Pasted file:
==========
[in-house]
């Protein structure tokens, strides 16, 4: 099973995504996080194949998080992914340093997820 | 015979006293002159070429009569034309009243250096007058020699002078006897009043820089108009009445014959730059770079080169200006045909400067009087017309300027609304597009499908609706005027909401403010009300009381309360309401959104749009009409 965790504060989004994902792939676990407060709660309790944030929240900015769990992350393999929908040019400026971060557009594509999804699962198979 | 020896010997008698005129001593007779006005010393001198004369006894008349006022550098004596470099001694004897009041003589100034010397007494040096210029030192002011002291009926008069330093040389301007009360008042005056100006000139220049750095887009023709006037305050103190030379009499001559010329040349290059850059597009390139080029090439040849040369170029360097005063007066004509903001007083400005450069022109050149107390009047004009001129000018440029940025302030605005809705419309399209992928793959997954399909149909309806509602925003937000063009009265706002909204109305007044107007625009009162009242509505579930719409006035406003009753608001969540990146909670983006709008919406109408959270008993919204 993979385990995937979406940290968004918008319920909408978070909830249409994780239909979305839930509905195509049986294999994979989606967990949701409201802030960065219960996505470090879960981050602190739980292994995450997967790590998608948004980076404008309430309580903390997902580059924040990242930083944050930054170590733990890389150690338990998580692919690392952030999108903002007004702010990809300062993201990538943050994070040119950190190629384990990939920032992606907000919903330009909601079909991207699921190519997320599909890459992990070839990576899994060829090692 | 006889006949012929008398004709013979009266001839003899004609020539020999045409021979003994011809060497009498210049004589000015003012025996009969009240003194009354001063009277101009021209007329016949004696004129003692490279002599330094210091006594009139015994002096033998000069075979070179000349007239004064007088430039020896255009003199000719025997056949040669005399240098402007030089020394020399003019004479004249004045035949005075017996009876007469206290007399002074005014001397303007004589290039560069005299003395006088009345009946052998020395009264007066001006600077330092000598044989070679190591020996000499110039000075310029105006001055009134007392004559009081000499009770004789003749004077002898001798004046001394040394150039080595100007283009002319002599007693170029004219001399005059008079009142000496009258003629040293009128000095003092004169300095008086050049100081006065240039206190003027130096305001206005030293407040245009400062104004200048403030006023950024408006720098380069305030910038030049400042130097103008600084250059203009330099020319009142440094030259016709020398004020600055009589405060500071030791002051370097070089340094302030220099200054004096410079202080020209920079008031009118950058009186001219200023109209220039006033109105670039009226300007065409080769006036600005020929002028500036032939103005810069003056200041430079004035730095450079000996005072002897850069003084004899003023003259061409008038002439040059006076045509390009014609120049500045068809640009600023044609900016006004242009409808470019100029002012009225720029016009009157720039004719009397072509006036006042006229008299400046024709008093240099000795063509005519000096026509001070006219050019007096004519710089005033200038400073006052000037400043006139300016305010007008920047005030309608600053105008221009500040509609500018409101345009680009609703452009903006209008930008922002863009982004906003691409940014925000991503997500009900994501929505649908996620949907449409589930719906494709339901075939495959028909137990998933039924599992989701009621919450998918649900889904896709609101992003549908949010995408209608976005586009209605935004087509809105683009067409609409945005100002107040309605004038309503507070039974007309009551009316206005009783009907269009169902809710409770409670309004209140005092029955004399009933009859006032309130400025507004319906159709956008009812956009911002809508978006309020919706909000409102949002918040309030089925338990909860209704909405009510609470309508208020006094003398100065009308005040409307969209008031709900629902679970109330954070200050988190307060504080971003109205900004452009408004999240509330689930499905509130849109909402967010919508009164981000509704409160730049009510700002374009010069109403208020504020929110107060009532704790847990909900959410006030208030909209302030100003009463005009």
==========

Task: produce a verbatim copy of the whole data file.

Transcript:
[in-house]
């Protein structure tokens, strides 16, 4: 099973995504996080194949998080992914340093997820 | 015979006293002159070429009569034309009243250096007058020699002078006897009043820089108009009445014959730059770079080169200006045909400067009087017309300027609304597009499908609706005027909401403010009300009381309360309401959104749009009409 965790504060989004994902792939676990407060709660309790944030929240900015769990992350393999929908040019400026971060557009594509999804699962198979 | 020896010997008698005129001593007779006005010393001198004369006894008349006022550098004596470099001694004897009041003589100034010397007494040096210029030192002011002291009926008069330093040389301007009360008042005056100006000139220049750095887009023709006037305050103190030379009499001559010329040349290059850059597009390139080029090439040849040369170029360097005063007066004509903001007083400005450069022109050149107390009047004009001129000018440029940025302030605005809705419309399209992928793959997954399909149909309806509602925003937000063009009265706002909204109305007044107007625009009162009242509505579930719409006035406003009753608001969540990146909670983006709008919406109408959270008993919204 993979385990995937979406940290968004918008319920909408978070909830249409994780239909979305839930509905195509049986294999994979989606967990949701409201802030960065219960996505470090879960981050602190739980292994995450997967790590998608948004980076404008309430309580903390997902580059924040990242930083944050930054170590733990890389150690338990998580692919690392952030999108903002007004702010990809300062993201990538943050994070040119950190190629384990990939920032992606907000919903330009909601079909991207699921190519997320599909890459992990070839990576899994060829090692 | 006889006949012929008398004709013979009266001839003899004609020539020999045409021979003994011809060497009498210049004589000015003012025996009969009240003194009354001063009277101009021209007329016949004696004129003692490279002599330094210091006594009139015994002096033998000069075979070179000349007239004064007088430039020896255009003199000719025997056949040669005399240098402007030089020394020399003019004479004249004045035949005075017996009876007469206290007399002074005014001397303007004589290039560069005299003395006088009345009946052998020395009264007066001006600077330092000598044989070679190591020996000499110039000075310029105006001055009134007392004559009081000499009770004789003749004077002898001798004046001394040394150039080595100007283009002319002599007693170029004219001399005059008079009142000496009258003629040293009128000095003092004169300095008086050049100081006065240039206190003027130096305001206005030293407040245009400062104004200048403030006023950024408006720098380069305030910038030049400042130097103008600084250059203009330099020319009142440094030259016709020398004020600055009589405060500071030791002051370097070089340094302030220099200054004096410079202080020209920079008031009118950058009186001219200023109209220039006033109105670039009226300007065409080769006036600005020929002028500036032939103005810069003056200041430079004035730095450079000996005072002897850069003084004899003023003259061409008038002439040059006076045509390009014609120049500045068809640009600023044609900016006004242009409808470019100029002012009225720029016009009157720039004719009397072509006036006042006229008299400046024709008093240099000795063509005519000096026509001070006219050019007096004519710089005033200038400073006052000037400043006139300016305010007008920047005030309608600053105008221009500040509609500018409101345009680009609703452009903006209008930008922002863009982004906003691409940014925000991503997500009900994501929505649908996620949907449409589930719906494709339901075939495959028909137990998933039924599992989701009621919450998918649900889904896709609101992003549908949010995408209608976005586009209605935004087509809105683009067409609409945005100002107040309605004038309503507070039974007309009551009316206005009783009907269009169902809710409770409670309004209140005092029955004399009933009859006032309130400025507004319906159709956008009812956009911002809508978006309020919706909000409102949002918040309030089925338990909860209704909405009510609470309508208020006094003398100065009308005040409307969209008031709900629902679970109330954070200050988190307060504080971003109205900004452009408004999240509330689930499905509130849109909402967010919508009164981000509704409160730049009510700002374009010069109403208020504020929110107060009532704790847990909900959410006030208030909209302030100003009463005009």